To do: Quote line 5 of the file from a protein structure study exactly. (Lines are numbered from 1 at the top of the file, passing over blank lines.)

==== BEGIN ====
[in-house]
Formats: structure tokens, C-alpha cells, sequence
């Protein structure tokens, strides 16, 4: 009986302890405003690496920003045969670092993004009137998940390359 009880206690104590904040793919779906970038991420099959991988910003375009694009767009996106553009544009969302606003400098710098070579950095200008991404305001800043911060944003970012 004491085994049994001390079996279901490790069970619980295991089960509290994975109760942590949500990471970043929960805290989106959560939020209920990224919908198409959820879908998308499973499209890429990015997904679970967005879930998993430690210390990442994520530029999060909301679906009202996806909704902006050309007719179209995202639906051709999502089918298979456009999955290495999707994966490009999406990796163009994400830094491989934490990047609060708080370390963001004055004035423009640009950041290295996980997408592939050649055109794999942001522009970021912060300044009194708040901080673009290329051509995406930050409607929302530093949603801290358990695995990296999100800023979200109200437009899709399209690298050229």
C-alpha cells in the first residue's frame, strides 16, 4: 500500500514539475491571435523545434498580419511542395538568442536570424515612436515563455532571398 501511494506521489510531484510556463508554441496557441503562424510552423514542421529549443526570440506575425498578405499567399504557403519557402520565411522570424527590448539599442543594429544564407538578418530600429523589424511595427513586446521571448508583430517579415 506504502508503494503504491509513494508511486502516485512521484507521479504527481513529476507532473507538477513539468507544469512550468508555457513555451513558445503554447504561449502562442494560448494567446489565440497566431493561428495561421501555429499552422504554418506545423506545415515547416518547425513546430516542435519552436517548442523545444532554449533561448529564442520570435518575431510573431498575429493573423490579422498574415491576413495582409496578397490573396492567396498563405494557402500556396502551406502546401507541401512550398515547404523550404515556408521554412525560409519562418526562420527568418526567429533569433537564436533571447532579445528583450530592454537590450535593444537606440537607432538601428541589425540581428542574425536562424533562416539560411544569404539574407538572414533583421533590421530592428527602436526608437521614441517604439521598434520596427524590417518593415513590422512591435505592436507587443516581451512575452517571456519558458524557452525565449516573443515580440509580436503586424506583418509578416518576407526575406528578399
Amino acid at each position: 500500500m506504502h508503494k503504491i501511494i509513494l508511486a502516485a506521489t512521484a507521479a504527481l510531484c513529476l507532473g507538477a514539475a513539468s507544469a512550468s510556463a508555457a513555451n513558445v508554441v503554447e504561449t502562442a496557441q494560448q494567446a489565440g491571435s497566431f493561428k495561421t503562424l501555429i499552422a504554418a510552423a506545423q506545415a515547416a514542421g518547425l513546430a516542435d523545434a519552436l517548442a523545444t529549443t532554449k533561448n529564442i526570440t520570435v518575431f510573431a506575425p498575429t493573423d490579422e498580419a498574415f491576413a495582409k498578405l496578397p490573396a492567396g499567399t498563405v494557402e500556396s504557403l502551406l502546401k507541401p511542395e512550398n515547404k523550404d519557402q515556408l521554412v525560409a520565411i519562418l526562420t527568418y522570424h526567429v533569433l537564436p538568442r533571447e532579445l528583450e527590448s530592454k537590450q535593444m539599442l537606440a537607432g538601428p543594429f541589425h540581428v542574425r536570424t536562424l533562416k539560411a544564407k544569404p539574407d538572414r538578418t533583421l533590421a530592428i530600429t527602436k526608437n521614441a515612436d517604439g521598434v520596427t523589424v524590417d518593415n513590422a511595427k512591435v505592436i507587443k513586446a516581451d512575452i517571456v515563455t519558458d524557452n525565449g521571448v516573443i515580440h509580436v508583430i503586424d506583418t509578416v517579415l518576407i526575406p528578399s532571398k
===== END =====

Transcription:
Amino acid at each position: 500500500m506504502h508503494k503504491i501511494i509513494l508511486a502516485a506521489t512521484a507521479a504527481l510531484c513529476l507532473g507538477a514539475a513539468s507544469a512550468s510556463a508555457a513555451n513558445v508554441v503554447e504561449t502562442a496557441q494560448q494567446a489565440g491571435s497566431f493561428k495561421t503562424l501555429i499552422a504554418a510552423a506545423q506545415a515547416a514542421g518547425l513546430a516542435d523545434a519552436l517548442a523545444t529549443t532554449k533561448n529564442i526570440t520570435v518575431f510573431a506575425p498575429t493573423d490579422e498580419a498574415f491576413a495582409k498578405l496578397p490573396a492567396g499567399t498563405v494557402e500556396s504557403l502551406l502546401k507541401p511542395e512550398n515547404k523550404d519557402q515556408l521554412v525560409a520565411i519562418l526562420t527568418y522570424h526567429v533569433l537564436p538568442r533571447e532579445l528583450e527590448s530592454k537590450q535593444m539599442l537606440a537607432g538601428p543594429f541589425h540581428v542574425r536570424t536562424l533562416k539560411a544564407k544569404p539574407d538572414r538578418t533583421l533590421a530592428i530600429t527602436k526608437n521614441a515612436d517604439g521598434v520596427t523589424v524590417d518593415n513590422a511595427k512591435v505592436i507587443k513586446a516581451d512575452i517571456v515563455t519558458d524557452n525565449g521571448v516573443i515580440h509580436v508583430i503586424d506583418t509578416v517579415l518576407i526575406p528578399s532571398k